Search results for: 'earthquakes'

  • City of Tents - Living After the Nepal Earthquake

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    TweetSaturday saw a major earthquake in Nepal. The 7.8 magnitude earthquake has left a death toll of over 4,000. Entire towns have been flattened. With multiple aftershocks still shaking the area, along with landslide in the steep mountain, thousands are still anxious about their safety.

    On the first night following the Nepal earthquake, thousands of people were left on the street without shelter. IN the days since, tent cities are starting to take shape, springing up all over the region, providing at least some form of shelter for those without—shelter that may have to last for weeks, even months. And with aftershocks still rolling, people are staying outdoors in tents to avoid the danger of another collapse. BBC News reported on the scene at Kathmandu:

     

    Tent City Associated Press

    “Vast tent cities have sprung up in Nepal's capital, Kathmandu, for those displaced or afraid to return to their homes as strong aftershocks continued. Thousands spent Sunday night - their second night - outside.”

     

    As we’ve seen in Kathmandu, tents are the go-to for those in the affected areas. And with such wide-spread devastation, how long will they have to remain in these tent cities? Which begs the question, if an earthquake struck your area, would you be prepared with shelter for you and your family?

    Just over a week ago, we at Emergency Essentials participated in The Great Utah Shakeout – an event designed to help people prepare for an earthquake. We set up a shakeout camp which consisted of a variety of tents—from tiny two-man pop-ups, to our premium Barebones cabin tents, to our 450 sq. ft Geo Shelter dome tent, all outfitted with the gear that will help people survive comfortably following a large quake. Those who stopped by our camp enjoyed strolling about our little camp (even though 6 inches of snow was on the ground in the morning hours, followed by 40 MPH winds in the afternoon…an appropriate touch Mother Nature provided to help us illustrate survival in trying conditions). I’ll tell you what, I was definitely grateful we had those tents set up, because it was a chilly day.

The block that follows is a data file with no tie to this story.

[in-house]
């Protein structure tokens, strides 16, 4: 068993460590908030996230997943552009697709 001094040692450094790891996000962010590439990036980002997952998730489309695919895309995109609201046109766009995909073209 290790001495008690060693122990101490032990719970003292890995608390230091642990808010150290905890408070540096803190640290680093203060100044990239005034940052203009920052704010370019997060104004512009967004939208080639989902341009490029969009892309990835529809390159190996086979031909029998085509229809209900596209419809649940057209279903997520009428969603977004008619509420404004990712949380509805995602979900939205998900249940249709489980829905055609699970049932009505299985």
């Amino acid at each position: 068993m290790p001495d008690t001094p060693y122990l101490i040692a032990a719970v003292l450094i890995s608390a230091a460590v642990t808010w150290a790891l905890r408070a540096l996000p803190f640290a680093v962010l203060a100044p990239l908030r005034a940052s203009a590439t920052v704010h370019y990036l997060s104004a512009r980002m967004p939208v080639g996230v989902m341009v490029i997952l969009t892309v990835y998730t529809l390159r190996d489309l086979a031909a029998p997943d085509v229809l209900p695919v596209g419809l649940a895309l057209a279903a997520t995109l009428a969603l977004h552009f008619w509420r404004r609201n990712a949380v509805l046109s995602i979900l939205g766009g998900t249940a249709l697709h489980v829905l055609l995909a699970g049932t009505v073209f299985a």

The Barebones tent not only demonstrated the ability withstand all types of conditions, including heavy snowfall and strong winds, but was outfitted with cots, a desk, and even a wood burning stove. The Barebones Safari Outfitter Tent can comfortably house up to four people, and through several seasons if necessary. Take a look!

    Barebones

    Barebones Pano

    IMG_4152IMG_4151

     

    If I were in Kathmandu and forced to find a place to live for an indefinite amount of time, this would be right at the top of my list. And, with some alternate energy sources like a Goal Zero Yeti 1250 or some solar panels to provide light and power, this would definitely take some of the pain out of the disaster.

    The Nepal earthquake shows us how important shelter can be. Fortunately they’ve had some nice nights, but earthquakes don’t always wait for good weather, as our weather on ShakeOut day demonstrated.

    So, are you prepared with shelter? We hope so. But if not, check out our Barebones tents so when disaster does strike, you’ll have the shelter you need to protect you and your family.

     

    Barebones Outfitter Safari Tent: http://beprepared.com/barebones-safari-outfitter-tent.html

    Barebones Little Bighorn Tent: http://beprepared.com/barebones-little-bighorn-tent.html

    Shake Out Camp Blog Post: http://beprepared.com/blog/17966/shakeout-camp-surviving-well/

    Posted In: Uncategorized

  • Are You Ready?

    Are You Ready ?

     

    Are you ready? Have you already prepared for the storms, floods, fires, or earthquakes that may be coming your way? And what about the personal set-backs that strike closer to home; are you ready for a job loss, an injury, or an illness that could shake your ability to take care of your family?

    The future can be a scary thing, unless you’re ready for the hardships it can bring. Being “crisis-ready” brings peace of mind in good times while making the tough times easier. With emergency kits packed and ready to go, an ample food supply in store, and evacuation plans made, even the aftermath of a disaster will include good meals, shelter, warmth, light, and security…everything you need to be safe and happy with your family.

    And if your catastrophe is more personal, like a lay-off, divorce, or long-term illness, you can still find comfort knowing all will be well while you ride out the storm.

    So, are you ready for whatever comes your way? We are, and we’re standing by, ready to help you.